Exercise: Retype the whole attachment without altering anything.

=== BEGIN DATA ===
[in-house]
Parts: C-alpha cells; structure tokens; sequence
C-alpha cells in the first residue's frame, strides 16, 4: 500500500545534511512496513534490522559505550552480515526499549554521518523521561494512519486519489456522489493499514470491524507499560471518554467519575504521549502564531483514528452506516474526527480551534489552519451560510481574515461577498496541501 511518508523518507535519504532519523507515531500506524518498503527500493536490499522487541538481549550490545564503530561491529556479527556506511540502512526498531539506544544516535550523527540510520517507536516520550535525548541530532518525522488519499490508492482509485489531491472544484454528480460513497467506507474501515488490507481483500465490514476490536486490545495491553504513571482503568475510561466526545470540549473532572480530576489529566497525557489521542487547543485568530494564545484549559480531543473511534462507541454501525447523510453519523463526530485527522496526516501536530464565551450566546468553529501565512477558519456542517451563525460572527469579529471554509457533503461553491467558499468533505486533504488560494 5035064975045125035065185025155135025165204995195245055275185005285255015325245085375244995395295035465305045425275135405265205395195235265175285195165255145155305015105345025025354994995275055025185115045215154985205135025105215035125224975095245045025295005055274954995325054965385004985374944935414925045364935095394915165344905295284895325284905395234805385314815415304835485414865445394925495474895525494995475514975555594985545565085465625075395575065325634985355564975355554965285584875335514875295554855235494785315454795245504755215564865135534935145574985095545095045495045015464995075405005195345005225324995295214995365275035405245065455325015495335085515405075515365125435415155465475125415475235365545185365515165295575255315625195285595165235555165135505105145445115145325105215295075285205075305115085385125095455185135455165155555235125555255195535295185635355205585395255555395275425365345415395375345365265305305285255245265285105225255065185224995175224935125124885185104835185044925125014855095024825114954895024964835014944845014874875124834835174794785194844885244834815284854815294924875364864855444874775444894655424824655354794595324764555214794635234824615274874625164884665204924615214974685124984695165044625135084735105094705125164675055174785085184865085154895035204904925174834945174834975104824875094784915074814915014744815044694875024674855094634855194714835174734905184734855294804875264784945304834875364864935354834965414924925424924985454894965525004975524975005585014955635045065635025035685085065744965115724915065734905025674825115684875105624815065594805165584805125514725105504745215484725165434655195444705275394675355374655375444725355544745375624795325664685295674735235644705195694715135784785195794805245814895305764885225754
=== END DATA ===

[in-house]
Parts: C-alpha cells; structure tokens; sequence
C-alpha cells in the first residue's frame, strides 16, 4: 500500500545534511512496513534490522559505550552480515526499549554521518523521561494512519486519489456522489493499514470491524507499560471518554467519575504521549502564531483514528452506516474526527480551534489552519451560510481574515461577498496541501 511518508523518507535519504532519523507515531500506524518498503527500493536490499522487541538481549550490545564503530561491529556479527556506511540502512526498531539506544544516535550523527540510520517507536516520550535525548541530532518525522488519499490508492482509485489531491472544484454528480460513497467506507474501515488490507481483500465490514476490536486490545495491553504513571482503568475510561466526545470540549473532572480530576489529566497525557489521542487547543485568530494564545484549559480531543473511534462507541454501525447523510453519523463526530485527522496526516501536530464565551450566546468553529501565512477558519456542517451563525460572527469579529471554509457533503461553491467558499468533505486533504488560494 5035064975045125035065185025155135025165204995195245055275185005285255015325245085375244995395295035465305045425275135405265205395195235265175285195165255145155305015105345025025354994995275055025185115045215154985205135025105215035125224975095245045025295005055274954995325054965385004985374944935414925045364935095394915165344905295284895325284905395234805385314815415304835485414865445394925495474895525494995475514975555594985545565085465625075395575065325634985355564975355554965285584875335514875295554855235494785315454795245504755215564865135534935145574985095545095045495045015464995075405005195345005225324995295214995365275035405245065455325015495335085515405075515365125435415155465475125415475235365545185365515165295575255315625195285595165235555165135505105145445115145325105215295075285205075305115085385125095455185135455165155555235125555255195535295185635355205585395255555395275425365345415395375345365265305305285255245265285105225255065185224995175224935125124885185104835185044925125014855095024825114954895024964835014944845014874875124834835174794785194844885244834815284854815294924875364864855444874775444894655424824655354794595324764555214794635234824615274874625164884665204924615214974685124984695165044625135084735105094705125164675055174785085184865085154895035204904925174834945174834975104824875094784915074814915014744815044694875024674855094634855194714835174734905184734855294804875264784945304834875364864935354834965414924925424924985454894965525004975524975005585014955635045065635025035685085065744965115724915065734905025674825115684875105624815065594805165584805125514725105504745215484725165434655195444705275394675355374655375444725355544745375624795325664685295674735235644705195694715135784785195794805245814895305764885225754